Prayer bumps, Muslim haters, and the danger of scientific popularization
by Dr. Gabriele Marranci
Recently I came across a short article titled: The Muslim ‘prayer bump’ and Traumatic Brain Injury. Since I am interested in both religion as well as neuroscience, I eagerly read the short post. To my disappointment, I had to conclude that this was another, yet more sophisticated and insidious, attempt to demonstrate that Islam has horrible consequences for practising individuals. The gist of the article is as follows. Muslims pray five times per day, and as part of the Muslim prayer (salah), the Muslim prostrates and touches the ground with his or her forehead and nose (sujud). The article proceeds to inform the reader that in doing so, millions of Muslims develop what, in Islamic jargon, is called zebibah(Arabic for raisin), or a prayer bump. In other words, the repeated pressure of the head on the prayer mat will produce a discolouration of the skin in the area of contact, and in some cases, apparently, provoking a ‘bump’.
Now the article, after presenting a photo gallery of notoriously controversial, and in some cases criminal, people identified as Muslims, goes on to introduce some recent scientific research published by Oxford University, which advances a new hypotesis in neurotrauma arguing that repeated traumatic brain injury may result in cumulative damage to cells of the brain. The article, through selective quotations, informs us that this produces memory loss and alters cognitive function so that the affected individual is prone to violence and fanaticism.
Finally, we know why Muslims are terrorists, why they protest violently, why they mistreat women, why they commit honor crimes and are dangerous people in general. It is Islam. Of course, we have heard similar accusations before from people like Robert Spencer. However, this article has moved the argument one step further by creating the missing link that was needed to finally demonstrate the deeply dangerous effects of Islam.
In this case, the argument is supported by science, by neurotrauma theories. Science, today, is the holy grail of populist truth. When simplified and made accessible to a general audience, science can become a very powerful weapon since a majority of readers are likely to buy the argument without too much pause. Many would not have the time, patience (much of scientific literature can be rather long-winded or difficult for a non-specialist to follow), or will to read the linked literature and reflect on its application in any given article. Moreover, from our days at school, we have been taught to trust science and not to question it.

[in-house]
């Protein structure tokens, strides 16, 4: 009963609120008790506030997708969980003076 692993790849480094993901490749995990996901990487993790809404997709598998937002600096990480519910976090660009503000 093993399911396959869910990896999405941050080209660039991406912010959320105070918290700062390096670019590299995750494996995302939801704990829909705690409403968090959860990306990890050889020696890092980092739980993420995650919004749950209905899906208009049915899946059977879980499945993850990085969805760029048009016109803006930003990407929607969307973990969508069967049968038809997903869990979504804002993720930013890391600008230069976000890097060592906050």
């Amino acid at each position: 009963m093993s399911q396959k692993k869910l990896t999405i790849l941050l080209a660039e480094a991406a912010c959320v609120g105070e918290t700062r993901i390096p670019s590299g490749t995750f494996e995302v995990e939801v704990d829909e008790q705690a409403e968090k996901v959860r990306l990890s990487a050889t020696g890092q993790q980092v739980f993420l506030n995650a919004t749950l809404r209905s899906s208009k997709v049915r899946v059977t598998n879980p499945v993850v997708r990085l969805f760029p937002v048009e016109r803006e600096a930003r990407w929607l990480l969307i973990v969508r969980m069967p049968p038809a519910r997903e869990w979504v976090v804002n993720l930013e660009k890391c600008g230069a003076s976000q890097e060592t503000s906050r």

So, are millions of Muslims really brain damaged by Islam? Of course not. The article misuses neurological research and provides misinformation about Muslim practices and Islam. Indeed, it is very simple to deconstruct this piece.
We start from the claim that millions and millions of Muslims have zebibah. It is interesting to notice that academic literature about zebibahis practically inexistent. Yet for sure Muslim haters have paid more attention to the ‘prayer bump’ than academics (eg. here and here). Although the ‘pious mark’ can be seen among some Muslims in Egypt, it is rather unusual in other parts of the Muslim world, and very rare in Southeast Asia (the most Muslim region of the world). Personally, I have never seen a woman with a zebibah and after asking some informants, they confirmed that women tend not to have it. An article in the New York Times shows that zebibah is fashionable in Egypt as a marker of piousness, that in certain contexts may be useful (to find a good wife, or a job or be respected as an imam and so on).
The Times article also mentions something very relevant. It sugests that some Muslims in Egypt may ‘facilitate’ zebibah by forcefully pressing their foreheads on the carpet during the prayer. Yet it is also alleged that some may ‘sandpaper’ the spot on their foreheads. I was not aware of sandpaper, but instead I remember being told more than once of other practices to ‘darken’ the skin on that spot. Indeed, as part of a correct prayer, Muslims should not, and do not, ‘smash’ their heads against the floor during sujud.
Even if a person were to perform five prayers a day as well as non- obligatory prayers, the time needed to develop the zebibah would be substantial. Indeed, it is something rarely seen even in old men and in the case of Shi’a, who perform sujud with their foreheads against a piece of clay, I have almost never seen a zebibah. So, can zebibah be used to detect, as some seem to believe, overly pious, or even fanatic, Muslims? Well, just check Khomeini or bin-Laden’s forehead and you may conclude that: 1) they were not pious, or 2) thezebibah has more than one explanation, including the possibility of make-up (some even told me about applying shoe polish to ‘darken the spot’!)
After exposing this point, I can also show that assuming that the Muslim prayer produces brain damage is a rather difficult allegation to make and also that to do so scientifically we would need much more data.